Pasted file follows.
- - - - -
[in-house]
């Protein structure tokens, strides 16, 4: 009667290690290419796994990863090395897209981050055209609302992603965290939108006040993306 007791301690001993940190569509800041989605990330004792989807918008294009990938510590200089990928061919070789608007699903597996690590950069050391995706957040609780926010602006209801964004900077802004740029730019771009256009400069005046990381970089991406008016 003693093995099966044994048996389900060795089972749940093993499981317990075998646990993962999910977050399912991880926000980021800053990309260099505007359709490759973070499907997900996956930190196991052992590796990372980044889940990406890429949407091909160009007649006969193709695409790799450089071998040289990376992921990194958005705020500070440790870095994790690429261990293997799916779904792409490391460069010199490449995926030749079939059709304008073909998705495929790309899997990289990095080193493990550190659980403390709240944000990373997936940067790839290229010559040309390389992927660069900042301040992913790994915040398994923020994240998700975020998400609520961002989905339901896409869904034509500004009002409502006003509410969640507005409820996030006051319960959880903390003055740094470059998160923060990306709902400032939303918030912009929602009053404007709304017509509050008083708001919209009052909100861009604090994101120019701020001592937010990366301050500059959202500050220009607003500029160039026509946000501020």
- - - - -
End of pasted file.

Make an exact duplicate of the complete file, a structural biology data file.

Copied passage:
[in-house]
């Protein structure tokens, strides 16, 4: 009667290690290419796994990863090395897209981050055209609302992603965290939108006040993306 007791301690001993940190569509800041989605990330004792989807918008294009990938510590200089990928061919070789608007699903597996690590950069050391995706957040609780926010602006209801964004900077802004740029730019771009256009400069005046990381970089991406008016 003693093995099966044994048996389900060795089972749940093993499981317990075998646990993962999910977050399912991880926000980021800053990309260099505007359709490759973070499907997900996956930190196991052992590796990372980044889940990406890429949407091909160009007649006969193709695409790799450089071998040289990376992921990194958005705020500070440790870095994790690429261990293997799916779904792409490391460069010199490449995926030749079939059709304008073909998705495929790309899997990289990095080193493990550190659980403390709240944000990373997936940067790839290229010559040309390389992927660069900042301040992913790994915040398994923020994240998700975020998400609520961002989905339901896409869904034509500004009002409502006003509410969640507005409820996030006051319960959880903390003055740094470059998160923060990306709902400032939303918030912009929602009053404007709304017509509050008083708001919209009052909100861009604090994101120019701020001592937010990366301050500059959202500050220009607003500029160039026509946000501020």